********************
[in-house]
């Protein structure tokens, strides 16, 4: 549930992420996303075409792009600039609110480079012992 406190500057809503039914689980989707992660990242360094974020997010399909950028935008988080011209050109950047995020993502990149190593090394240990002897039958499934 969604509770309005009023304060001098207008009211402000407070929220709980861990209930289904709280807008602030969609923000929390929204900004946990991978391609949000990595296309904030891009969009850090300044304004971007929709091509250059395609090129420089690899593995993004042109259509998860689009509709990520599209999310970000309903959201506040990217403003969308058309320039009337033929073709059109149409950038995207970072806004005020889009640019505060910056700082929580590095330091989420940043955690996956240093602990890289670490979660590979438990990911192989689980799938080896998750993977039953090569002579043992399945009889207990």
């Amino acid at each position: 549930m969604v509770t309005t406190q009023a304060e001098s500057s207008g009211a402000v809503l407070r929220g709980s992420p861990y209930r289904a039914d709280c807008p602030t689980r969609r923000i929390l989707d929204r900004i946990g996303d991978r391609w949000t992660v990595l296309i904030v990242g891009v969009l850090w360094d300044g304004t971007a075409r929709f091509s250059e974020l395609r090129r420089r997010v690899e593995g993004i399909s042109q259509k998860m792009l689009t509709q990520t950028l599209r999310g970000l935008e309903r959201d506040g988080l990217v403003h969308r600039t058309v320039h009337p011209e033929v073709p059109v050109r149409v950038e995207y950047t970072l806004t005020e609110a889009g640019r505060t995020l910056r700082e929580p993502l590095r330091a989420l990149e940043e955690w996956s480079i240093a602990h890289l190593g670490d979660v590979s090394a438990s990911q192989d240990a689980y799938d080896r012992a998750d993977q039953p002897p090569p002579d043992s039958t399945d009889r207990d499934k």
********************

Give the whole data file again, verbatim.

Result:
[in-house]
């Protein structure tokens, strides 16, 4: 549930992420996303075409792009600039609110480079012992 406190500057809503039914689980989707992660990242360094974020997010399909950028935008988080011209050109950047995020993502990149190593090394240990002897039958499934 969604509770309005009023304060001098207008009211402000407070929220709980861990209930289904709280807008602030969609923000929390929204900004946990991978391609949000990595296309904030891009969009850090300044304004971007929709091509250059395609090129420089690899593995993004042109259509998860689009509709990520599209999310970000309903959201506040990217403003969308058309320039009337033929073709059109149409950038995207970072806004005020889009640019505060910056700082929580590095330091989420940043955690996956240093602990890289670490979660590979438990990911192989689980799938080896998750993977039953090569002579043992399945009889207990």
């Amino acid at each position: 549930m969604v509770t309005t406190q009023a304060e001098s500057s207008g009211a402000v809503l407070r929220g709980s992420p861990y209930r289904a039914d709280c807008p602030t689980r969609r923000i929390l989707d929204r900004i946990g996303d991978r391609w949000t992660v990595l296309i904030v990242g891009v969009l850090w360094d300044g304004t971007a075409r929709f091509s250059e974020l395609r090129r420089r997010v690899e593995g993004i399909s042109q259509k998860m792009l689009t509709q990520t950028l599209r999310g970000l935008e309903r959201d506040g988080l990217v403003h969308r600039t058309v320039h009337p011209e033929v073709p059109v050109r149409v950038e995207y950047t970072l806004t005020e609110a889009g640019r505060t995020l910056r700082e929580p993502l590095r330091a989420l990149e940043e955690w996956s480079i240093a602990h890289l190593g670490d979660v590979s090394a438990s990911q192989d240990a689980y799938d080896r012992a998750d993977q039953p002897p090569p002579d043992s039958t399945d009889r207990d499934k």